Then he remembered that, in his dead father’s medicine sack, there were three magic arrows, so he ran back at once to the lodge and took them. When he again reached the shore of the lake, he put one in his bow. He took good aim and shot. It came close to the bird. The second arrow came closer, and the third went through her neck. She did not fall into the water, but rose slowly into the air, and flew away towards the setting sun, with the arrow still in her neck.
Odjibaa waded into the lake and picked up the two magic arrows which were floating on the water. When he reached the shore again, he set out to follow the Red Swan. He was a great runner, for when he shot an arrow ahead of him, he could run so fast that it fell behind him.

So now he ran at his greatest speed. But the Red Swan was already out of sight. On he went through the forest, across streams, and over the prairie. At nightfall he reached a town where many Indians lived. The chief made him welcome and let him stay the night. In the morning, he set out once more, and by night he had reached a second town. He stayed there till morning and then continued his race.
By the next night, he had reached a lodge where a magician lived. The old man treated him very kindly. He made him sit down by the fire. Then he spoke a few words, and a metal pot with legs walked out and stood by the fire. He spoke a few more words and put one grain of corn and one berry into the pot. At once it became full of porridge. He told Odjibaa to eat this, and when he had done so, the pot became full again. It continued to do this until Odjibaa had eaten all he could. Then the magician told the hunter to lie down and rest, and in the morning he said to him:

“My grandchild, you are in search of the Red Swan. Be brave and travel on, and at last you will be successful. When you near the end, you will come to a lodge of another magician, and he will tell you what to do.”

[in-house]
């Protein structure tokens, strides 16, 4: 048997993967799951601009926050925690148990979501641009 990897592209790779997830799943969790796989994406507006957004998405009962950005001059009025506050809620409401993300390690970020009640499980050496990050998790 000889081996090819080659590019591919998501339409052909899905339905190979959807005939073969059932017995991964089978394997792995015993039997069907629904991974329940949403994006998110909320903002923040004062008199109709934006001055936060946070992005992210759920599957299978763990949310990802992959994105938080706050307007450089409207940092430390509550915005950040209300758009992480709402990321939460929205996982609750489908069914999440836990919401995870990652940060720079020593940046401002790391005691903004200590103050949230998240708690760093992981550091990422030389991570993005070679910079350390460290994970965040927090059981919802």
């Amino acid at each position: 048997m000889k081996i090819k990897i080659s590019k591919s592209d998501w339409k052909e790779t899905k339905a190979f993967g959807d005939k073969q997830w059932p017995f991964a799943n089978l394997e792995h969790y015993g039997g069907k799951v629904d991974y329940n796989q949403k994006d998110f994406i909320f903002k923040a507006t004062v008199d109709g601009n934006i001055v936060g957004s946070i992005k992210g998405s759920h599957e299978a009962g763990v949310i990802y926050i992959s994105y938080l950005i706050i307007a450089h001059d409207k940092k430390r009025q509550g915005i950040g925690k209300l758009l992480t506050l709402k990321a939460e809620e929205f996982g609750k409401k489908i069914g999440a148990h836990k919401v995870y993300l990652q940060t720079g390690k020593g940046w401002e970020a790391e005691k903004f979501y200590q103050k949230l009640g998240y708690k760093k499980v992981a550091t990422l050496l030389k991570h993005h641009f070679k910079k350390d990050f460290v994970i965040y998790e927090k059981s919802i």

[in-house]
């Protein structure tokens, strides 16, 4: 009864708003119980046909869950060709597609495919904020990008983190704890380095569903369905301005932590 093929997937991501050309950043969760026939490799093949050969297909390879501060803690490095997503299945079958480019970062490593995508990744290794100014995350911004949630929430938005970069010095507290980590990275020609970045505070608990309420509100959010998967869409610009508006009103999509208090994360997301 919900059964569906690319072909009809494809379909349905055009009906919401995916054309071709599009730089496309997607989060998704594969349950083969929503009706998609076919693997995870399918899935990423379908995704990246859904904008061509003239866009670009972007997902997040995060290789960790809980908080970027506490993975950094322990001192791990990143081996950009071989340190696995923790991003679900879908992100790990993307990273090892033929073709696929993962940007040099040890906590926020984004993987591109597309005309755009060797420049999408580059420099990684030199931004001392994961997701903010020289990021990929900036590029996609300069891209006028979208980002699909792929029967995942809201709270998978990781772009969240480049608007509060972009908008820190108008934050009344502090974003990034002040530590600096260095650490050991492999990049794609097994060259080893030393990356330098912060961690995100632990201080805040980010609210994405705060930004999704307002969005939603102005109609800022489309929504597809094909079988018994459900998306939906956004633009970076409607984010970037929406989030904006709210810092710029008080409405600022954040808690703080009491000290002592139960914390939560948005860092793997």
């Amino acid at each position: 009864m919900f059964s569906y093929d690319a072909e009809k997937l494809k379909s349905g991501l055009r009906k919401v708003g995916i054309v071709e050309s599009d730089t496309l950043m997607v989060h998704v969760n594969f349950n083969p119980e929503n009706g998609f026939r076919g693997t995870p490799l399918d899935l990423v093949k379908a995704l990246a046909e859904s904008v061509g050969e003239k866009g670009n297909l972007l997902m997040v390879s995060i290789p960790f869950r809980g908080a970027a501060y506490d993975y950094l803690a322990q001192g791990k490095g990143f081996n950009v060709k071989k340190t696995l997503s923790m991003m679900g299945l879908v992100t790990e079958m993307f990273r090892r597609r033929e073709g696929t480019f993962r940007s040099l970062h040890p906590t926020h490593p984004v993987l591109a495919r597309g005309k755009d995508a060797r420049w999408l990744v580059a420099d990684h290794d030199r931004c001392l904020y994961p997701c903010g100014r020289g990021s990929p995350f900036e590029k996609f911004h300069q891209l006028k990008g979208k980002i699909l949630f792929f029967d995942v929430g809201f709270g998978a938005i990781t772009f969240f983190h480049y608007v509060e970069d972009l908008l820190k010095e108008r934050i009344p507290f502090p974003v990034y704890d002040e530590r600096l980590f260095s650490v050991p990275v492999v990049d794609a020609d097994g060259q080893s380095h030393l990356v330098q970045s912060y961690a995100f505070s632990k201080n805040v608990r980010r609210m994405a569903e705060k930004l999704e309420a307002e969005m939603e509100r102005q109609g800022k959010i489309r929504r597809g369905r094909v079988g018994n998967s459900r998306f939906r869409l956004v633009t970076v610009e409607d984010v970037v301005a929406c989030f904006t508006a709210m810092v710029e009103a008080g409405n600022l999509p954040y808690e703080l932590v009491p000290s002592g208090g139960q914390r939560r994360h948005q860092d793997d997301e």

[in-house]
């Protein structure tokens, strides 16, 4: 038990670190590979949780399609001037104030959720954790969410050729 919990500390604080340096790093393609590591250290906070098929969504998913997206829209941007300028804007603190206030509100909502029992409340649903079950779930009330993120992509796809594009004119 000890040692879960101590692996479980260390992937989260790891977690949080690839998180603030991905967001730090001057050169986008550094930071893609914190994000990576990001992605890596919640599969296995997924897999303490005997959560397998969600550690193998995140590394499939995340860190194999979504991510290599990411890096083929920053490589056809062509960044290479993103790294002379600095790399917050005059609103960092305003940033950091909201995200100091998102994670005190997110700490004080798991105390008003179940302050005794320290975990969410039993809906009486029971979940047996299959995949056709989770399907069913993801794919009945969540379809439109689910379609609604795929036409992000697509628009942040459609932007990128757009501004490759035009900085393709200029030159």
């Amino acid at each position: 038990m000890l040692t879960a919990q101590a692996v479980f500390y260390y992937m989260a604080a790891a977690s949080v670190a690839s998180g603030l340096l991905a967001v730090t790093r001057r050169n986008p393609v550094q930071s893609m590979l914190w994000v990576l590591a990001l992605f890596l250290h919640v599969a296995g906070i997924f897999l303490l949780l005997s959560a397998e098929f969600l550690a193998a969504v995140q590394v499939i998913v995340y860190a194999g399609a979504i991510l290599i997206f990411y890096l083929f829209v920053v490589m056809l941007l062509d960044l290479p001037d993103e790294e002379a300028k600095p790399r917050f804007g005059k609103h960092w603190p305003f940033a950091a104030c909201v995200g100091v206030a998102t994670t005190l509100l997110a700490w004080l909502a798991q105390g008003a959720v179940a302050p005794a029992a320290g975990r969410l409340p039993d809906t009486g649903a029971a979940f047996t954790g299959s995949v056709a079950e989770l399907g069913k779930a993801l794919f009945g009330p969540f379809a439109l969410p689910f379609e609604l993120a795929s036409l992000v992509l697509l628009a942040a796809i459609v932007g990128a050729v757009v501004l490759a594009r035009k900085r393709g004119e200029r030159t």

Odjibaa thanked the old man, and went once more on his way.
When he had gone some distance, he shot an arrow ahead of him and it fell behind him, so he knew that he was still going his best. He went on for some days and at last saw the lodge of the magician. This second old man was as kind as the first and treated him in much the same way. He gave him food from a magic kettle exactly like the first, and then bade him stay the night. Then in the morning he said to him:

“My grandchild, you are following the Red Swan. Many a hunter has done the same and has never returned. For she is the sister of a great chief. He once had a wampum cap which was fastened to his scalp. One day some warriors came and told him that the daughter of their chief was very sick. She said the only thing that would cure her was this cap of wampum and that the sight of it would make her better at once. The chief did not like to lend his cap, for if he took it off, his head would be bare and bloody. But he thought again of the sick girl and at last gave it to the warriors.

“That is many years ago, but they have not returned the cap yet. They were cheats and are keeping it to make fun of it. They carry it from one village to another to dance around it, and at every mean thing they say, the old man groans with pain. Many young men have tried to get it for him, but all have failed. He has offered many gifts to the one who gets it, and even the Red Swan will belong to the successful one. She is a very beautiful maiden, and for her many young men have risked their lives. You are very brave and will face great dangers. Go as you have come, and you will be the one to win the precious wampum.”

So Odjibaa travelled for several more days. At last he saw a lodge, but before he came up to it he could hear the groans of some one inside. Coming up to the door, he knocked, and a voice bade him come in. On entering he saw a very old man seated in one corner. His face was withered and his head bare and bloody. He seemed to be in great pain.